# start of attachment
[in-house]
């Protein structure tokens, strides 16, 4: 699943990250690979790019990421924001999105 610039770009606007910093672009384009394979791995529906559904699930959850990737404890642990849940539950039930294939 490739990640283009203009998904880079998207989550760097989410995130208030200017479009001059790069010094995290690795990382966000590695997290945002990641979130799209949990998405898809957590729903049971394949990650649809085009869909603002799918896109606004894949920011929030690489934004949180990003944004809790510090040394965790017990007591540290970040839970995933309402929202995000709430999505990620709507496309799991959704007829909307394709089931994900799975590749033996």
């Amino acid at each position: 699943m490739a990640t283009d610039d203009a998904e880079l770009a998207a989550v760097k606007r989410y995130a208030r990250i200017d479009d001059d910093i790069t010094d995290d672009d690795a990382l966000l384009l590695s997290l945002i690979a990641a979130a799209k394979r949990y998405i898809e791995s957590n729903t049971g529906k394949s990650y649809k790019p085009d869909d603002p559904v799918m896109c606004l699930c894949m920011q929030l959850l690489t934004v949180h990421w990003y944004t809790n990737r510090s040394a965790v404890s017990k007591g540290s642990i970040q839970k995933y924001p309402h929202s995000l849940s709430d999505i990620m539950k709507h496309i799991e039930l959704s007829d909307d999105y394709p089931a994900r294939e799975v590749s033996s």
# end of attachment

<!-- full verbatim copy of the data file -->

[in-house]
């Protein structure tokens, strides 16, 4: 699943990250690979790019990421924001999105 610039770009606007910093672009384009394979791995529906559904699930959850990737404890642990849940539950039930294939 490739990640283009203009998904880079998207989550760097989410995130208030200017479009001059790069010094995290690795990382966000590695997290945002990641979130799209949990998405898809957590729903049971394949990650649809085009869909603002799918896109606004894949920011929030690489934004949180990003944004809790510090040394965790017990007591540290970040839970995933309402929202995000709430999505990620709507496309799991959704007829909307394709089931994900799975590749033996």
């Amino acid at each position: 699943m490739a990640t283009d610039d203009a998904e880079l770009a998207a989550v760097k606007r989410y995130a208030r990250i200017d479009d001059d910093i790069t010094d995290d672009d690795a990382l966000l384009l590695s997290l945002i690979a990641a979130a799209k394979r949990y998405i898809e791995s957590n729903t049971g529906k394949s990650y649809k790019p085009d869909d603002p559904v799918m896109c606004l699930c894949m920011q929030l959850l690489t934004v949180h990421w990003y944004t809790n990737r510090s040394a965790v404890s017990k007591g540290s642990i970040q839970k995933y924001p309402h929202s995000l849940s709430d999505i990620m539950k709507h496309i799991e039930l959704s007829d909307d999105y394709p089931a994900r294939e799975v590749s033996s």